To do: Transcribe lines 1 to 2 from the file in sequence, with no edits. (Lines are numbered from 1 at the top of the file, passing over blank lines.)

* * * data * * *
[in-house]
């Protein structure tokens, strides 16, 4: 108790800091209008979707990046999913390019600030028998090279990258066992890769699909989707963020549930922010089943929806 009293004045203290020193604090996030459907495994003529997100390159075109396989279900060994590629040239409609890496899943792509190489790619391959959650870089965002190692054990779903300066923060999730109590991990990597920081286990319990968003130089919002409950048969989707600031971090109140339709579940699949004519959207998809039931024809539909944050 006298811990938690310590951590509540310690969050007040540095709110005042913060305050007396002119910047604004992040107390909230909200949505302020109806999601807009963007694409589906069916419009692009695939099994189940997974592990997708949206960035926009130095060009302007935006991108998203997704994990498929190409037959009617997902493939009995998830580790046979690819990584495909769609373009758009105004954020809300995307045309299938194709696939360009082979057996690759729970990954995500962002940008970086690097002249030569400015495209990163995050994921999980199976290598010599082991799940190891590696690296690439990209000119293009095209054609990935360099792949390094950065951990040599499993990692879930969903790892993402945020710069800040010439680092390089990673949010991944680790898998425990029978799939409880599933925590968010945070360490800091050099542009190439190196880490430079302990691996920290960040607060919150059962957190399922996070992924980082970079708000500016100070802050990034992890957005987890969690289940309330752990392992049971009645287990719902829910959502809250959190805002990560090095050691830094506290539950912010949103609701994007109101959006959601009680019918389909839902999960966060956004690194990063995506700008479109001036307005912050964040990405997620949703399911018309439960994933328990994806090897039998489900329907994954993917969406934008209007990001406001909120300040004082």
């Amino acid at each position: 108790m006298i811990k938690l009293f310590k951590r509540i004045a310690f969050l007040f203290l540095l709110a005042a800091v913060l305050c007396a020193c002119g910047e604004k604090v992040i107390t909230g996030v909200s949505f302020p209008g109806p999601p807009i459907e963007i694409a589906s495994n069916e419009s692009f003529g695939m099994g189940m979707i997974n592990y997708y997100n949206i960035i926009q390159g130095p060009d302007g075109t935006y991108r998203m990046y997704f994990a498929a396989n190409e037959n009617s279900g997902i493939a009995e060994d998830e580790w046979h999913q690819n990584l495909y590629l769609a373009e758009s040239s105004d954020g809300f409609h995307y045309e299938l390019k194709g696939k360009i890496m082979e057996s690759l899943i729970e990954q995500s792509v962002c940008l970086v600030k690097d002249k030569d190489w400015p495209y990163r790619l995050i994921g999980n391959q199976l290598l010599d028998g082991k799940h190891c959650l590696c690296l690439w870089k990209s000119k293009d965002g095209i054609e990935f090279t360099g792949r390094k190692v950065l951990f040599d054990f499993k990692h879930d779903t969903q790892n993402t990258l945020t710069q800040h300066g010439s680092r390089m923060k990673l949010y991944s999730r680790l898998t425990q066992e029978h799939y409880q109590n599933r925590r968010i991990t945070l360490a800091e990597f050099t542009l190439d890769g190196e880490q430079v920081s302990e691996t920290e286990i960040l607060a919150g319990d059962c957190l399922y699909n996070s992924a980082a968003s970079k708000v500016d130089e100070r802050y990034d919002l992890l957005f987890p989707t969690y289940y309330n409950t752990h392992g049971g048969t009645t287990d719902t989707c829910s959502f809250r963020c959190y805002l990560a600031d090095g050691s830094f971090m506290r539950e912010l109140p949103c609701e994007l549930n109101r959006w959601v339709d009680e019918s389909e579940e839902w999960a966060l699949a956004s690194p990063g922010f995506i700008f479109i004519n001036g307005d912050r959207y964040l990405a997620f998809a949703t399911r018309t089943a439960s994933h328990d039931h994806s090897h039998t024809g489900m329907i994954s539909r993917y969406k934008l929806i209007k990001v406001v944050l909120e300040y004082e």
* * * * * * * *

[in-house]
């Protein structure tokens, strides 16, 4: 108790800091209008979707990046999913390019600030028998090279990258066992890769699909989707963020549930922010089943929806 009293004045203290020193604090996030459907495994003529997100390159075109396989279900060994590629040239409609890496899943792509190489790619391959959650870089965002190692054990779903300066923060999730109590991990990597920081286990319990968003130089919002409950048969989707600031971090109140339709579940699949004519959207998809039931024809539909944050 006298811990938690310590951590509540310690969050007040540095709110005042913060305050007396002119910047604004992040107390909230909200949505302020109806999601807009963007694409589906069916419009692009695939099994189940997974592990997708949206960035926009130095060009302007935006991108998203997704994990498929190409037959009617997902493939009995998830580790046979690819990584495909769609373009758009105004954020809300995307045309299938194709696939360009082979057996690759729970990954995500962002940008970086690097002249030569400015495209990163995050994921999980199976290598010599082991799940190891590696690296690439990209000119293009095209054609990935360099792949390094950065951990040599499993990692879930969903790892993402945020710069800040010439680092390089990673949010991944680790898998425990029978799939409880599933925590968010945070360490800091050099542009190439190196880490430079302990691996920290960040607060919150059962957190399922996070992924980082970079708000500016100070802050990034992890957005987890969690289940309330752990392992049971009645287990719902829910959502809250959190805002990560090095050691830094506290539950912010949103609701994007109101959006959601009680019918389909839902999960966060956004690194990063995506700008479109001036307005912050964040990405997620949703399911018309439960994933328990994806090897039998489900329907994954993917969406934008209007990001406001909120300040004082």